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APC Resource Lesson
Electric Field Along the Axis of a Charged Semicircle or Ring


(A) Suppose you need to calculate the electric field at point P located along the axis of a uniformly charged semicircle. Let the charge distribution per unit length along the semicircle be represented by l; that is, . The net charge represented by the entire circumference of length of the semicircle could then be expressed as Q = l(pa).

Let's first combine F = qE and Coulomb's Law to derive an expression for E.

For the semicircle of charge shown below

examine a small section Dsi along the semicircle. The charge present will be Dqi where

Dqi = lDsi

The electric field contribution at P by this section would be represented by

Note that we must deal with both the horizontal (Ex) and vertical (Ey) components of the electric field at P. Due to symmetry, the horizontal components will cancel, and the net electric field can be calculated by summing up the contributions by the vertical components, Eiy.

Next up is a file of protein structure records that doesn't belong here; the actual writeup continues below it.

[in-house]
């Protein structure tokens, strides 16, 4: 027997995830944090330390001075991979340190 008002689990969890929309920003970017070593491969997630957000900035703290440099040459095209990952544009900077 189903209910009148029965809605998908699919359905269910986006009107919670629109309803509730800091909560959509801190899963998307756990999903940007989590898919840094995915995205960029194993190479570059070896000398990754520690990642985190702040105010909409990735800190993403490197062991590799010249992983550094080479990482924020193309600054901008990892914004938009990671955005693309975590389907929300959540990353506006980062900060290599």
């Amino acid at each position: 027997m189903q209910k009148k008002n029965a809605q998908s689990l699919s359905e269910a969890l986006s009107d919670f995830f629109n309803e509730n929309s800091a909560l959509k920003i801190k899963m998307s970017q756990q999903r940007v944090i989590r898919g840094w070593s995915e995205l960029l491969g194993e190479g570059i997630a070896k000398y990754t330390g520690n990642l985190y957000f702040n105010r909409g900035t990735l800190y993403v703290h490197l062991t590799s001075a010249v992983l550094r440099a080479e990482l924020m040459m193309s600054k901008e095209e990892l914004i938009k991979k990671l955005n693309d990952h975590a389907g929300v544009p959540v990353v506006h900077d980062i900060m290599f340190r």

Taking the limit as Ds approaches 0, we can express Ey as

Unfortunately this leaves us with an expression involving two variables: s and q.

In our case, since r = a the equation becomes

Remember that

Placing the correct limits on the integral and evaluating gives

Replacing we obtain the final expression for the net E at point P.

(B) Suppose you are now asked to calculate the electric field at point P located a distance b from the center of the center of a uniformly charged ring with a charge per unit length, . Notice in the following diagram that we must deal with both the horizontal (Ex) and vertical (Ey) components of the electric field at P.

Using vertical angles and right triangle trigonometry, we can calculate that

Due to symmetry, all of the x-components will cancel, allowing us to sum up the y-components to determine the net electric field at P.

Taking the limit as Ds approaches 0, we get that

Unfortunately this leaves us with an expression involving three variables: s, r, and q. Since our differentiable is ds, we need to replace r and q with equivalent expressions involving only s. We can make this happen by noticing the following relationships:

Substituting for r and cos q, we get

Since gives us the circumference of the ring, we have:

Since

An interesting result occurs when

The value of E returns to that of a point charge.



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Catharine H. Colwell
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